No betting on the Super Bowl in Nevada? It’s possible, with the arrival of the Las Vegas Raiders, after NFL owners approved the Raiders’ move to Sin City in a 31-1 vote on Monday.
If the NFL wanted to take its opposition to legal sports betting to the extreme, Nevada gaming regulations allow sports governing bodies to request that the state’s legal sportsbooks be prohibited from taking bets on games involving professional franchises based in Nevada, including home, away and playoff games. So if the Raiders were in the playoffs or Super Bowl, betting might not be allowed if the NFL exercises its ability to block sportsbooks from taking bets on Raiders games.
Commissioner Roger Goodell says the NFL remains opposed to legalized sports betting in the United States, even now with one of the league’s most storied franchises, the Raiders, heading to Las Vegas, home to the nation’s largest legal sports betting market.
“We are not changing our position as it relates to legalized sports gambling,” Goodell told Peter King of MMQB.com, ahead of Monday’s owners vote that approved the Raiders’ relocation from Oakland to Las Vegas. “We still don’t think it’s a positive thing.”
The NFL has had a decades-long adversarial public relationship with sports betting. Here is a collection of quotes, from Pete Rozelle in 1963 to Roger Goodell’s recent comments.
NFL referees are prohibited from visiting Vegas. So what will happen with officials — and the league’s credibility — should the Raiders move to town?
For years, the NFL avoided Nevada at all costs.
In 2013, when a new stadium was being discussed for the University of Nevada-Las Vegas, a league spokesman told the Las Vegas Review-Journal that the NFL wouldn’t be interested in holding even an exhibition game in the city due to sports gambling.
More recently, though, Goodell said the NFL has “evolved a little” on gambling. Just how far the league has evolved and how comfortable it truly is with legal sports betting will be tested before the Raiders play their first game in Las Vegas.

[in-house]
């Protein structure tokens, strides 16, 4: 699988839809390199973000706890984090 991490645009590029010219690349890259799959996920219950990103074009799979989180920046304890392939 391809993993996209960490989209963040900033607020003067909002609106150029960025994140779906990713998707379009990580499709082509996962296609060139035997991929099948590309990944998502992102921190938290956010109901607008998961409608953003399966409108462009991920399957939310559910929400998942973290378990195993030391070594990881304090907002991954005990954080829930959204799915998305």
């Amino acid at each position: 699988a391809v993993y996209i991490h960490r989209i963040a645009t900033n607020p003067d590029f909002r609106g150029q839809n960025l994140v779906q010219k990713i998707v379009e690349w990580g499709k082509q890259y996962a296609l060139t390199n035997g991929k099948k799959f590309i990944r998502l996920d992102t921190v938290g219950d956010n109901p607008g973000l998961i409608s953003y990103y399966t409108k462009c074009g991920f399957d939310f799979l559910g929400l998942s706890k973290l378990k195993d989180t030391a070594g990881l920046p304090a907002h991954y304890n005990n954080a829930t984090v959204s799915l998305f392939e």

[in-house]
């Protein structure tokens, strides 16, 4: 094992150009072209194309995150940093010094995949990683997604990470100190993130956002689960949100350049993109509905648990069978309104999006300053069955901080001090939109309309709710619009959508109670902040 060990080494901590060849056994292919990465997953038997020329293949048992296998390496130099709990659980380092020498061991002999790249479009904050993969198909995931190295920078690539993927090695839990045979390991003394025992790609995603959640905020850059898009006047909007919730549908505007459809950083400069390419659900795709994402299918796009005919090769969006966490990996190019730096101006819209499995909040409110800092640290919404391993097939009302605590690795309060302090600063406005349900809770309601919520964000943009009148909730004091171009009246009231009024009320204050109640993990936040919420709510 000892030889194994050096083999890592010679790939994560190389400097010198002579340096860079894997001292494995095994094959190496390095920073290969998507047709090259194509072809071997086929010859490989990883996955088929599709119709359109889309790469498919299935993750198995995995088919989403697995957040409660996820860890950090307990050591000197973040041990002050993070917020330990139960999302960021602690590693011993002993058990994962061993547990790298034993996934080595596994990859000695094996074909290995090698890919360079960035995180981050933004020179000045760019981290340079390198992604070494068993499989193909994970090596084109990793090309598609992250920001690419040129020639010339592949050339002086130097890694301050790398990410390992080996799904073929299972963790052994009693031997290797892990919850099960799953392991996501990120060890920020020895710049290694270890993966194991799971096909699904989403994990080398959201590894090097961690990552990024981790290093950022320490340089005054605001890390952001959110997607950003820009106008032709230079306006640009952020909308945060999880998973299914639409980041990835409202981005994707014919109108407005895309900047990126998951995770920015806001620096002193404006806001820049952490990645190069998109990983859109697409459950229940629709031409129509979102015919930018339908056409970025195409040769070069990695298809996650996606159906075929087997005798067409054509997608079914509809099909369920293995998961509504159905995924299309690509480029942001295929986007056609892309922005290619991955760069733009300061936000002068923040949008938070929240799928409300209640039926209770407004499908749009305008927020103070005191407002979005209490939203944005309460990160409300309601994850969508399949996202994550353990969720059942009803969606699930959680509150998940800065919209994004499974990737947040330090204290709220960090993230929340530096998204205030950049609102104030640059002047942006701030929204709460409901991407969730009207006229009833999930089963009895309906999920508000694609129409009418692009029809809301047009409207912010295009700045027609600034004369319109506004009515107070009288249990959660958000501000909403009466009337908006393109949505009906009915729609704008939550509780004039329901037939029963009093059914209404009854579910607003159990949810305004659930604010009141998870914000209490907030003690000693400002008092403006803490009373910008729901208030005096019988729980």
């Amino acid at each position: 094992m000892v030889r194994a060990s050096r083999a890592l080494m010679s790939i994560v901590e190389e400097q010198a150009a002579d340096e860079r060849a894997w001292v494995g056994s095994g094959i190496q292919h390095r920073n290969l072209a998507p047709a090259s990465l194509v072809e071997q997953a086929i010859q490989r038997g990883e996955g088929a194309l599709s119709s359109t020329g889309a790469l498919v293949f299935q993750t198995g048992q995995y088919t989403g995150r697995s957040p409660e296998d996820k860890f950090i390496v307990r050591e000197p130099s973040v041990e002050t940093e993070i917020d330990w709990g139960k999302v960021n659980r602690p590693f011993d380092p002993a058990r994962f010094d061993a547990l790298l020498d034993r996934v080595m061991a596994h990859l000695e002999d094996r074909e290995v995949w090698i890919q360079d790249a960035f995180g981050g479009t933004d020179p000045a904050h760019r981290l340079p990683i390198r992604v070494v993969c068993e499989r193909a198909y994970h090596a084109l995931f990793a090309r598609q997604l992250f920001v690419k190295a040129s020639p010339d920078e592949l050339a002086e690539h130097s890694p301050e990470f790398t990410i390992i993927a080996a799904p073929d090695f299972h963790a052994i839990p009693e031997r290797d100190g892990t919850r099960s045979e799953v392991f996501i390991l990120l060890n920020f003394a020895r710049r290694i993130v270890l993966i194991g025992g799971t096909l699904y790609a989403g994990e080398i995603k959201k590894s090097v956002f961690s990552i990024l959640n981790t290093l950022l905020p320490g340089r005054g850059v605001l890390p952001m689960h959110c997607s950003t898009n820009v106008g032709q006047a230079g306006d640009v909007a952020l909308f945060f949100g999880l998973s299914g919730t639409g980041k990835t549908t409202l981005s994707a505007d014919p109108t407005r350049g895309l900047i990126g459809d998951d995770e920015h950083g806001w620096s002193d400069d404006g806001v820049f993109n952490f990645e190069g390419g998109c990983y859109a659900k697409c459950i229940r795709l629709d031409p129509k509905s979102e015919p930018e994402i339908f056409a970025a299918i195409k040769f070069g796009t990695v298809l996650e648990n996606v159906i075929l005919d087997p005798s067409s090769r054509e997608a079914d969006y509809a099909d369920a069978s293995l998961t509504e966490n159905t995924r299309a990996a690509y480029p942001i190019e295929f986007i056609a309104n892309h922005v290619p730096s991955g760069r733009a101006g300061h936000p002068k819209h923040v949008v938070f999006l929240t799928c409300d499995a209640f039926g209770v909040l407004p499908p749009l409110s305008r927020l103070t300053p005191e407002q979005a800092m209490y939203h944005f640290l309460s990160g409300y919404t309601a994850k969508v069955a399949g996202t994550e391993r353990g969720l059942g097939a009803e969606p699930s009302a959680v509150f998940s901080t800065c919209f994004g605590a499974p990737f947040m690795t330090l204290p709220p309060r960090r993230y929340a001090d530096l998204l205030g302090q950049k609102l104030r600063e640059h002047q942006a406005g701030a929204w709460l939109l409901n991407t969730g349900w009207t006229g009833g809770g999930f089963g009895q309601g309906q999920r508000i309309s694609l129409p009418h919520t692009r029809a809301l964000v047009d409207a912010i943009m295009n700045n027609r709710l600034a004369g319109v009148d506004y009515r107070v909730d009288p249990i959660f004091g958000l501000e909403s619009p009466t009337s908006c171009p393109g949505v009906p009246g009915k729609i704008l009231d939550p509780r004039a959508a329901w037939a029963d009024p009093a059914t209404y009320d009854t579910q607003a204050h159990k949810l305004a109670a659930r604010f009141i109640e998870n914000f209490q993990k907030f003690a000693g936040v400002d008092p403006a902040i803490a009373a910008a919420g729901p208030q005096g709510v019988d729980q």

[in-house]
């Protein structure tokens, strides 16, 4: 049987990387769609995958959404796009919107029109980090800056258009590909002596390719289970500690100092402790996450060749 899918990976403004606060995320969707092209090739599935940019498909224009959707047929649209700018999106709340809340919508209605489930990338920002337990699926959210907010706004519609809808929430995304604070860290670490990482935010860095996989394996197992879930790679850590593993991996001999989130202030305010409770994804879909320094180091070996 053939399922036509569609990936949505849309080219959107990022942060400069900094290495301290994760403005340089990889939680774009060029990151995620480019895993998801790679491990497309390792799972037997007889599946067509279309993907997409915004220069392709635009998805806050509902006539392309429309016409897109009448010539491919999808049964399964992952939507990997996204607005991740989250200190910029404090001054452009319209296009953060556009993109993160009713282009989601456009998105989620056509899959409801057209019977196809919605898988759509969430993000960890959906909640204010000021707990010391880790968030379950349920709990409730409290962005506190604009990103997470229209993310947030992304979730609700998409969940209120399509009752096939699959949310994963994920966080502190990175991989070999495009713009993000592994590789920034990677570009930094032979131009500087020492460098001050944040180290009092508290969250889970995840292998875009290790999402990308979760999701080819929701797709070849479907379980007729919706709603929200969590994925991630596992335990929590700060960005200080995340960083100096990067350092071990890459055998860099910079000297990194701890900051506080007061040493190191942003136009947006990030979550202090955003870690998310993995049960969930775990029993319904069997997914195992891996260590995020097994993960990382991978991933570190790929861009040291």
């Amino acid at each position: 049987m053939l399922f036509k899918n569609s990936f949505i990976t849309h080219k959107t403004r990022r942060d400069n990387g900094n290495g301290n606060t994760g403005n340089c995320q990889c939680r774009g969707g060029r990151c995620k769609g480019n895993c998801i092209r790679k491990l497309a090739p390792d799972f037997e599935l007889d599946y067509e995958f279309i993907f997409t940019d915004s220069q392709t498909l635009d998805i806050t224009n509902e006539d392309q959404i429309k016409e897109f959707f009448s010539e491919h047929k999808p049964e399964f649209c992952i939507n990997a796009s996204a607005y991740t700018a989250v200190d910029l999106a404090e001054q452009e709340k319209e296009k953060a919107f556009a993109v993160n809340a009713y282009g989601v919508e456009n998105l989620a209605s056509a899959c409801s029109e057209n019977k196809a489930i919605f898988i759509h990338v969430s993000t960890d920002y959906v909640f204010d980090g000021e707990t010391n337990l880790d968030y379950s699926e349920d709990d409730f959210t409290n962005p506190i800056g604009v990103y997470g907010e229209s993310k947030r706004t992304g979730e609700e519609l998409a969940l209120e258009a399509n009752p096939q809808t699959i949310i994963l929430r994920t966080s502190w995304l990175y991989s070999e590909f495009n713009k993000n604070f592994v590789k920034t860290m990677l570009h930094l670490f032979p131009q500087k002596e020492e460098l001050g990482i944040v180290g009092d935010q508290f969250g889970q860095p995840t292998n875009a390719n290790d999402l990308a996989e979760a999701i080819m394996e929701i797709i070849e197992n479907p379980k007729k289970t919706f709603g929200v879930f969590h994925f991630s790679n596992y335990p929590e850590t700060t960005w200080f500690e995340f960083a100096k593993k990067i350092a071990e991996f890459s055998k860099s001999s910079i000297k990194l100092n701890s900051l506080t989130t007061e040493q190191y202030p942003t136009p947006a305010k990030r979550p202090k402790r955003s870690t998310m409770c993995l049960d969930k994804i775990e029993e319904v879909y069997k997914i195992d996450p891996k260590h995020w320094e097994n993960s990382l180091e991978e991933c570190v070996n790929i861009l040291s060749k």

Per Nevada Gaming Control regulations, a governing body may request that the state’s sportsbooks be prohibited from accepting or paying bets on “any event, regardless of where it is held, involving a professional team whose home field, a court, or base is in Nevada or any event played in Nevada involving a professional team.”
By the letter of the regulation, this would include home and away games and the playoffs.
The NFL will have 30 days prior to the first Las Vegas Raiders game to file a written request. As of Monday morning, Nevada Gaming Control officials had not heard from the NFL regarding any such request. The Nevada Gaming Commission will have the final say on the issue.
“There is betting on professional sports all over the country — illegally,” Dr. Tony Alamo, chairman of the Nevada Gaming Commission, told ESPN. “In Nevada, we do it very well, very organized, very regulated. … We do it every day. Frankly, I think the safest place on the planet to have bets on sports is the state of Nevada.”
An NFL spokesman confirmed to ESPN that the league has not made a request to Nevada Gaming Control, but did not elaborate on whether the league intends to do so in the future. NFL executive vice president Eric Grubman reportedly told MMQB.com’s Albert Breer that the league has not taken up the issue. The NHL is facing the same decision in regard to the Vegas Golden Knights and did not immediately respond to a request for comment.
In the meantime, while Goodell remains publicly opposed to expanding legal sports betting in the U.S., NFL owners have increasingly begun to indicate that it’s time for the league to pivot on the issue.
MMQB.com quoted an anonymous AFC owner saying, “Sports betting is going to be legal. We might as well embrace it and become part of the solution rather than fight it. It’s in everyone’s best interests for it to be aboveboard.”
Estimates of how much is bet on sports in the U.S. range from $150 billion to as much as $400 billion, and almost all of it is wagered in an unregulated market with offshore bookmakers and local bookies, who have gravitated away from the stereotypical backroom phone setups and to the internet. Industry experts estimate that less than 5 percent of the total amount wagered in the U.S. takes place in Nevada. There are efforts at the federal and state levels to strike down the prohibition on state-sponsored sports betting, and New Jersey has taken its legal battle with the sports leagues on the issue to the U.S. Supreme Court.
The Raiders’ move to Las Vegas isn’t expected to have much of an impact in those battles, but at minimum, it will give the NFL a consistent presence in a city it has shunned for decades.
“Looking back 10 years, 15 years, the prospect of having professional sports in Nevada was pretty bleak,” said Nevada State Sen. Mark Lipparelli, a former gaming control chairman. “Now, to think that we have two major league franchises established here, I think it’s got to be viewed as a positive light.”